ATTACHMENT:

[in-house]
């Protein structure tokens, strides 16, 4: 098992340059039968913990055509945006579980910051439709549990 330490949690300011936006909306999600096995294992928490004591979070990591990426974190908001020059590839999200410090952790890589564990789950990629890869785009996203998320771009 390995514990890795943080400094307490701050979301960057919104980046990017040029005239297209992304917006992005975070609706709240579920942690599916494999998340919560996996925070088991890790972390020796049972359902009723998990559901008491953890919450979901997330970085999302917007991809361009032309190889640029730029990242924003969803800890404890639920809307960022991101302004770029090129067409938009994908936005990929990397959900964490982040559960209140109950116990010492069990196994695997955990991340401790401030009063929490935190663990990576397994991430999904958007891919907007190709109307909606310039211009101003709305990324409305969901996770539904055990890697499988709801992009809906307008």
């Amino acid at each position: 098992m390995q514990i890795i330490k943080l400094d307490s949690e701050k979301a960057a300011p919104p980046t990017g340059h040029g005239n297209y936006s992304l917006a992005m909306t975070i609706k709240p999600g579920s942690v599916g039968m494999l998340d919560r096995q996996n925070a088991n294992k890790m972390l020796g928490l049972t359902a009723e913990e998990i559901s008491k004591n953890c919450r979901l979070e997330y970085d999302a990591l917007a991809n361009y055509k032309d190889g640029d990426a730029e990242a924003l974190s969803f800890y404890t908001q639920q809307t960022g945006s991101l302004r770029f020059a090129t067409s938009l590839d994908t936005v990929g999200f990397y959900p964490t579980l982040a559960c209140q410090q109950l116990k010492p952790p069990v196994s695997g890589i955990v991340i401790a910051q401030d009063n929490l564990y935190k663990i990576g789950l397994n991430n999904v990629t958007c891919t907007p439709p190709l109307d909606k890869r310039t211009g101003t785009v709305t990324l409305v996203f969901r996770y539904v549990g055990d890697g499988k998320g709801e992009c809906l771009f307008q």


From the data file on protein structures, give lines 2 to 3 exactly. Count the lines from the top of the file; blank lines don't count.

């Protein structure tokens, strides 16, 4: 098992340059039968913990055509945006579980910051439709549990 330490949690300011936006909306999600096995294992928490004591979070990591990426974190908001020059590839999200410090952790890589564990789950990629890869785009996203998320771009 390995514990890795943080400094307490701050979301960057919104980046990017040029005239297209992304917006992005975070609706709240579920942690599916494999998340919560996996925070088991890790972390020796049972359902009723998990559901008491953890919450979901997330970085999302917007991809361009032309190889640029730029990242924003969803800890404890639920809307960022991101302004770029090129067409938009994908936005990929990397959900964490982040559960209140109950116990010492069990196994695997955990991340401790401030009063929490935190663990990576397994991430999904958007891919907007190709109307909606310039211009101003709305990324409305969901996770539904055990890697499988709801992009809906307008």
């Amino acid at each position: 098992m390995q514990i890795i330490k943080l400094d307490s949690e701050k979301a960057a300011p919104p980046t990017g340059h040029g005239n297209y936006s992304l917006a992005m909306t975070i609706k709240p999600g579920s942690v599916g039968m494999l998340d919560r096995q996996n925070a088991n294992k890790m972390l020796g928490l049972t359902a009723e913990e998990i559901s008491k004591n953890c919450r979901l979070e997330y970085d999302a990591l917007a991809n361009y055509k032309d190889g640029d990426a730029e990242a924003l974190s969803f800890y404890t908001q639920q809307t960022g945006s991101l302004r770029f020059a090129t067409s938009l590839d994908t936005v990929g999200f990397y959900p964490t579980l982040a559960c209140q410090q109950l116990k010492p952790p069990v196994s695997g890589i955990v991340i401790a910051q401030d009063n929490l564990y935190k663990i990576g789950l397994n991430n999904v990629t958007c891919t907007p439709p190709l109307d909606k890869r310039t211009g101003t785009v709305t990324l409305v996203f969901r996770y539904v549990g055990d890697g499988k998320g709801e992009c809906l771009f307008q």